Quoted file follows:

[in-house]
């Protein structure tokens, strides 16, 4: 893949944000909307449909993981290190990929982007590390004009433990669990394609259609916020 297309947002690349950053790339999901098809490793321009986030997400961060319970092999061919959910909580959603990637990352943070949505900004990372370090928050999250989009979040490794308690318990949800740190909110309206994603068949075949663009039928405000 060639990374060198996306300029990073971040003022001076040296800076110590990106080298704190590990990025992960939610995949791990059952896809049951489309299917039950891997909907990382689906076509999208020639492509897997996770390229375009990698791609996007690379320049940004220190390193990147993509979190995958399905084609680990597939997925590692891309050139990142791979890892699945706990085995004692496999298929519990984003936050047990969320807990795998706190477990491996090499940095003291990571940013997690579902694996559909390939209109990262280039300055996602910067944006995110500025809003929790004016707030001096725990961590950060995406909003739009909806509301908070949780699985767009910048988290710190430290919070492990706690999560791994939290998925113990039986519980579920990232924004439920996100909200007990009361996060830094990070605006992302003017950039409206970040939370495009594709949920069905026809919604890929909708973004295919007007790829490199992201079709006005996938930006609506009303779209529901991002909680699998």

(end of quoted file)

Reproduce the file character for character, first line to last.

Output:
[in-house]
């Protein structure tokens, strides 16, 4: 893949944000909307449909993981290190990929982007590390004009433990669990394609259609916020 297309947002690349950053790339999901098809490793321009986030997400961060319970092999061919959910909580959603990637990352943070949505900004990372370090928050999250989009979040490794308690318990949800740190909110309206994603068949075949663009039928405000 060639990374060198996306300029990073971040003022001076040296800076110590990106080298704190590990990025992960939610995949791990059952896809049951489309299917039950891997909907990382689906076509999208020639492509897997996770390229375009990698791609996007690379320049940004220190390193990147993509979190995958399905084609680990597939997925590692891309050139990142791979890892699945706990085995004692496999298929519990984003936050047990969320807990795998706190477990491996090499940095003291990571940013997690579902694996559909390939209109990262280039300055996602910067944006995110500025809003929790004016707030001096725990961590950060995406909003739009909806509301908070949780699985767009910048988290710190430290919070492990706690999560791994939290998925113990039986519980579920990232924004439920996100909200007990009361996060830094990070605006992302003017950039409206970040939370495009594709949920069905026809919604890929909708973004295919007007790829490199992201079709006005996938930006609506009303779209529901991002909680699998």